In a July phone call with Ukrainian President Volodymyr Zelensky, President Donald Trump asked the new leader to assist the United States in its ongoing investigation of foreign interference in the 2016 elections. The Department of Justice confirmed today that it is investigating Ukraine’s involvement in 2016 election meddling.
“I would like you to do us a favor though because our country has been through a lot and Ukraine knows a lot about it. I would like you to find out what happened with this whole situation with Ukraine, they say Crowdstrike … I guess you have one of your wealthy people … The server, they say Ukraine has it. There are a lot of things that went on, the whole situation. I think you’re surrounding yourself with some of the same people. I would like to have the Attorney General call you or your people and I would like you to get to the bottom of it. As you saw yesterday, that whole nonsense ended with a very poor performance by a man named Robert Mueller, an incompetent performance, but they say a lot of it started with Ukraine. Whatever you can do, it’s very important that you do it if that’s possible.”
Prior to the release of the transcript, media and other Democrats misrepresented the phone call as an abuse of office. It is unclear how a United States president attempting to get to the bottom of foreign interference in democratic U.S. elections constitutes an abuse of power, as many Democrats have alleged in recent days. The focus on the phone call comes ahead of the much-anticipated release of an Inspector General report on political spying abuses by the Obama administration as well as declassification of materials expected to detail efforts to spy on the Obama administration’s political opponents using false information.
While the media have largely ignored Ukraine’s outsize role in election meddling in 2016, a Politico article headlined “Ukrainian efforts to sabotage Trump backfire” details the efforts former officials made to support Hillary Clinton in her campaign against Donald Trump. Much of the so-called Russia scandal involves political players in Ukraine, including Trump’s former campaign manager Paul Manafort and Christopher Steele, the author of the debunked “dossier” alleging a grand conspiracy of collusion between Trump and Russia. Steele was secretly funded through cutouts by Clinton and the Democratic National Committee.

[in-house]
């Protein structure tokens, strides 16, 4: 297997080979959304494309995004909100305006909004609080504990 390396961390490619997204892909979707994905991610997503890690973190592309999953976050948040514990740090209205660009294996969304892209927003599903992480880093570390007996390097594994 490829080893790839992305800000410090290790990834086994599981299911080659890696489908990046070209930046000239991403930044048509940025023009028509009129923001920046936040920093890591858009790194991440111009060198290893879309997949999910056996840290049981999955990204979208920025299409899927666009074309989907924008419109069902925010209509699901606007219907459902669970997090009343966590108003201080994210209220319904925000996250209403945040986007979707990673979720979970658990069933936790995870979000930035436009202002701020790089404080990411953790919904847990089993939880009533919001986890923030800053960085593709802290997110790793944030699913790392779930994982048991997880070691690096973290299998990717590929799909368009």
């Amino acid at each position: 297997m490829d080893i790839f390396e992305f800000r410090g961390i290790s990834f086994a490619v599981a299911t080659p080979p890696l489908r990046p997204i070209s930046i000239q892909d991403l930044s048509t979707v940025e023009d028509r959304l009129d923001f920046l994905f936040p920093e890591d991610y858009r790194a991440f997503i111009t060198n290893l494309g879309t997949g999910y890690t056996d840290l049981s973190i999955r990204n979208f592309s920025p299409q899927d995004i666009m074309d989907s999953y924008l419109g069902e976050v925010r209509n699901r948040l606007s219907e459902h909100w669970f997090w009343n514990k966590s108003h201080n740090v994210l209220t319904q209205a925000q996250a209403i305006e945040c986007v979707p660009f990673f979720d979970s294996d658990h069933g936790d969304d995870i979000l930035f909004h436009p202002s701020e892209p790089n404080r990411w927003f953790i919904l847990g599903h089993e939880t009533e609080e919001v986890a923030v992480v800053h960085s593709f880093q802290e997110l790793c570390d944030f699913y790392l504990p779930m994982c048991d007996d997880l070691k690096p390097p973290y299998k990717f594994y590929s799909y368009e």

While it is unclear specifically what Trump was referring to with Crowdstrike, the company founded by a Russian-born businessman was tapped by the Democratic National Committee, which funded the Steele dossier, to examine its servers after they were hacked during the 2016 campaign. The company alleged that Russian actors had hacked the server.
Crowdstrike was forced to revise and retract “statements it used to buttress claims of Russian hacking during last year’s American presidential election campaign” after it was accused of misrepresenting data. Some cybersecurity experts strongly questioned its unequivocal claims regarding Russian hacking. Its report on Ukrainian artillery losses was widely circulated in the media before it was revised and retracted.
The Department of Justice confirmed today that Ukraine’s role in 2016 election meddling is being investigated and that some Ukrainians are already cooperating with the probe. “A Department of Justice team led by U.S. Attorney John Durham is separately exploring the extent to which a number of countries, including Ukraine, played a role in the counterintelligence investigation directed at the Trump campaign during the 2016 election,” DOJ spokeswoman Kerri Kupec said in a statement. “While the Attorney General has yet to contact Ukraine in connection with this investigation, certain Ukrainians who are not members of the government have volunteered information to Mr. Durham, which he is evaluating.”